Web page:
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Bilateral facial nerve palsy is relatively uncommon and may occur in association with a variety of neurological, infectious, neoplastic or degenerative disorders. Presentation is made of 4 cases of bilateral facial diplegia due to a refractory anemia with excess of blasts, a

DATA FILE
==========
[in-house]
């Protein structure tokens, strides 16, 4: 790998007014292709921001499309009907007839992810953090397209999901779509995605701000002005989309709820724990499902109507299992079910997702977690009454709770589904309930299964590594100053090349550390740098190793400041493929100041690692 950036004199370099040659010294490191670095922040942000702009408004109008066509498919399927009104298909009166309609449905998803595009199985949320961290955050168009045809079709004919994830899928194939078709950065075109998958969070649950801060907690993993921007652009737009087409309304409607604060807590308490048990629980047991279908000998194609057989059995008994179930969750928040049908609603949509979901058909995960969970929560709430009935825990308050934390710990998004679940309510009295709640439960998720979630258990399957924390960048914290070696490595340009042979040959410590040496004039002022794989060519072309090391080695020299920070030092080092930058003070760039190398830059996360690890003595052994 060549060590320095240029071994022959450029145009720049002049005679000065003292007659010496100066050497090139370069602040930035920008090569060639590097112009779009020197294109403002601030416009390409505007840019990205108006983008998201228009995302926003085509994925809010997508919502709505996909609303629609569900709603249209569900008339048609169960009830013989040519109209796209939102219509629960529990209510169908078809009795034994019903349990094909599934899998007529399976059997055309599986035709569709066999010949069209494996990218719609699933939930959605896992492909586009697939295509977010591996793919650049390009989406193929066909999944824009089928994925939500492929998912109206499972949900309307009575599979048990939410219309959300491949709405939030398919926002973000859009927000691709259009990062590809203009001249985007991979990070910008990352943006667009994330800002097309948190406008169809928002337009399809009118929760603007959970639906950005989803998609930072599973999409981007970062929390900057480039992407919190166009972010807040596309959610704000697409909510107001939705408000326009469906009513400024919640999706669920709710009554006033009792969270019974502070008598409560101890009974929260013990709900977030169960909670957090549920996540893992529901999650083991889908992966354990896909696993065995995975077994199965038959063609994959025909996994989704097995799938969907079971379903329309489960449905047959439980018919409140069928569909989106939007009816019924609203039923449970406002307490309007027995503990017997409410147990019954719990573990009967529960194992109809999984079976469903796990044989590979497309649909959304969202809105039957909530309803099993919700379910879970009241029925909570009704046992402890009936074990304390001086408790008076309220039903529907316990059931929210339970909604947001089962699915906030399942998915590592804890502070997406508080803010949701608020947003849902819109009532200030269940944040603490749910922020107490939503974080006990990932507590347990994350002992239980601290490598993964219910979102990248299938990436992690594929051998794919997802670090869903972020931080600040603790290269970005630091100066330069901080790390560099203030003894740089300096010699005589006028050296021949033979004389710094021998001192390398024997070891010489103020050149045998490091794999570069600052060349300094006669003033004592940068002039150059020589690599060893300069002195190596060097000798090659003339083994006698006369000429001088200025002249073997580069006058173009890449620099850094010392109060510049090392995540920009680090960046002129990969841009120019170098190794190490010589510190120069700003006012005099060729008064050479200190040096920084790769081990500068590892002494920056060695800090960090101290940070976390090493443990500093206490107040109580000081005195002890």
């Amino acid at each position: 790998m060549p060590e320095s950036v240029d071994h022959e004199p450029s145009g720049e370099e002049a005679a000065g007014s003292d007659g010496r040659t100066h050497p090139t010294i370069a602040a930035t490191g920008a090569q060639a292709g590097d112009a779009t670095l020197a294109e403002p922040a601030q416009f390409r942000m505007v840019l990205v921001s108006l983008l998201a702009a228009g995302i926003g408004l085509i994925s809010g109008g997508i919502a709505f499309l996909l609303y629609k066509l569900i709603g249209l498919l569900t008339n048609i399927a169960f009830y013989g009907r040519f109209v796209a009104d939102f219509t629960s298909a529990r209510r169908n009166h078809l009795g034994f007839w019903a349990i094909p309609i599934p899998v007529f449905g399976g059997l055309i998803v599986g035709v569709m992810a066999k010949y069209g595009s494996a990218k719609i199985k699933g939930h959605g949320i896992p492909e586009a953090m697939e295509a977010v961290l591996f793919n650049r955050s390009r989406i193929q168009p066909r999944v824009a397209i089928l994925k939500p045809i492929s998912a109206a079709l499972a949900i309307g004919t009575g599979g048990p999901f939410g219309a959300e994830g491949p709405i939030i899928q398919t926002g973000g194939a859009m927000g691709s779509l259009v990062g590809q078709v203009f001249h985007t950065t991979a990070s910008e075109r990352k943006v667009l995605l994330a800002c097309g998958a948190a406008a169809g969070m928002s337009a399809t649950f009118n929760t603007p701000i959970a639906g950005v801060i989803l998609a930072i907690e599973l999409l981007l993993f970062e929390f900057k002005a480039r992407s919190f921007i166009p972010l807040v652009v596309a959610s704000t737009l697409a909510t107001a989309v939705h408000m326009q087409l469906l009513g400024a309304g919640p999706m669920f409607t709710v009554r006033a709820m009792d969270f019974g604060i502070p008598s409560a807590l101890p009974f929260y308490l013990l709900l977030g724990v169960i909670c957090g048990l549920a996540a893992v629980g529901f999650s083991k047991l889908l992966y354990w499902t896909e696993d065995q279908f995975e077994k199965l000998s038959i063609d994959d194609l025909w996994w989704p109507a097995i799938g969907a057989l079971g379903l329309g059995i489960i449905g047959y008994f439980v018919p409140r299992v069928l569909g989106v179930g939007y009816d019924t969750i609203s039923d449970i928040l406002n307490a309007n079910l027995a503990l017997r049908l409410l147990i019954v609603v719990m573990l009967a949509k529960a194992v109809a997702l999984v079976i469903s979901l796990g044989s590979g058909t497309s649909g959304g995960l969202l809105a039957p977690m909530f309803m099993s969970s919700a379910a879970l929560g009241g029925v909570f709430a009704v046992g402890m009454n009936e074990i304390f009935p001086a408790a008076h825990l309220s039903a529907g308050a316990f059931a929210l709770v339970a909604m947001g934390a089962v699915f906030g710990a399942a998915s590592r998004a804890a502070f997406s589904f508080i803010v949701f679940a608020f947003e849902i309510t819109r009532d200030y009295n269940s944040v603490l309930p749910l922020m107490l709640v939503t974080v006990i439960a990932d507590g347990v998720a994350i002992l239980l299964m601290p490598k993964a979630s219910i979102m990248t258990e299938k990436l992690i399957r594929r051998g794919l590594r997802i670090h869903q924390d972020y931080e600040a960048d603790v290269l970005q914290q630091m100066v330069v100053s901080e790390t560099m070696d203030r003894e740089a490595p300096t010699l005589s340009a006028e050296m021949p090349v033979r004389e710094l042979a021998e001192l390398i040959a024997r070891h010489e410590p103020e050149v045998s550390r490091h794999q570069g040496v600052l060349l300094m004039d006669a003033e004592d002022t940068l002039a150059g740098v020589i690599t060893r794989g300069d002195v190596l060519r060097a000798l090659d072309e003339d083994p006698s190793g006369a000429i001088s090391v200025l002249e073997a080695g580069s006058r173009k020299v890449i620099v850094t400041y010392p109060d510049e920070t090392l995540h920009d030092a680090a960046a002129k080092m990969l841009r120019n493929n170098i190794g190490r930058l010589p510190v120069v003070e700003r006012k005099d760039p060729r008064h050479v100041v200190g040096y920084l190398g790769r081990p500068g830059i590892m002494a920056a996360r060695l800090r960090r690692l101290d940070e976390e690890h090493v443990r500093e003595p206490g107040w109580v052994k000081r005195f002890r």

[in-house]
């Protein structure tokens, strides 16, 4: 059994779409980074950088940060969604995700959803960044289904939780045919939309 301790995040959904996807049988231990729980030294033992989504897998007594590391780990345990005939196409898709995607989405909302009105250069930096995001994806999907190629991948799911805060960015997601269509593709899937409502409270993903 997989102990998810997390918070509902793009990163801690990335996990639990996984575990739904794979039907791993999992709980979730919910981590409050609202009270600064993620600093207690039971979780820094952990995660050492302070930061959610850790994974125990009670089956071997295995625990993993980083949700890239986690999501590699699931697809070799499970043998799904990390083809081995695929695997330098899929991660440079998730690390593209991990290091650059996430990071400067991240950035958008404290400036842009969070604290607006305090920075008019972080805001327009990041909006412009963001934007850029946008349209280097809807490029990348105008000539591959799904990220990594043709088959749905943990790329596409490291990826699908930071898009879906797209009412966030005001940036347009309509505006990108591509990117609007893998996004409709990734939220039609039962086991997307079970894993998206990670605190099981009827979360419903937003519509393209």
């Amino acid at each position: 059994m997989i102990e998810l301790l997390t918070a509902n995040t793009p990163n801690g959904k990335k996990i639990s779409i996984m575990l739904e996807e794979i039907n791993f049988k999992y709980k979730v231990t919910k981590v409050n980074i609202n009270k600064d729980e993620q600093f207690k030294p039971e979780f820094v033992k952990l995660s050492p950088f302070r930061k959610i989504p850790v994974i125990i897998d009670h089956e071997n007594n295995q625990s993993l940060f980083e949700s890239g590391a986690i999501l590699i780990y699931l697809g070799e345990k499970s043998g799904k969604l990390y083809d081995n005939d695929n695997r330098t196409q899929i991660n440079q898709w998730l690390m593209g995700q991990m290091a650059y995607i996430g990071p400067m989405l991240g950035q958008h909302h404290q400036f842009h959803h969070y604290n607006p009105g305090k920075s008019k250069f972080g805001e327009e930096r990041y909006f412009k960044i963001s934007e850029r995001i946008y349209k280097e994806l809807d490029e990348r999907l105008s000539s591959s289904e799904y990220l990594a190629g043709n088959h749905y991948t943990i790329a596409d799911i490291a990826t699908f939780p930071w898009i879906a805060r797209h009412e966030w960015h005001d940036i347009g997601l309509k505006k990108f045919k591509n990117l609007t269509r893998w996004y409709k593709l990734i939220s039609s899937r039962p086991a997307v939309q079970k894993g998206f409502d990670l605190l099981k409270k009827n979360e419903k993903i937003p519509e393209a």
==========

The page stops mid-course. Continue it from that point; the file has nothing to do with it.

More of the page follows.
Lyme disease and a tuberculoid leprosy. In one of these patients the cause of bilateral seventh-nerve palsy was unknown (Bell’s palsy). Facial palsy returned to normal after treatment with steroids in 3 patients. The patient with myelodysplastic syndrome did not show any improvement and died 6 months after diagnosis.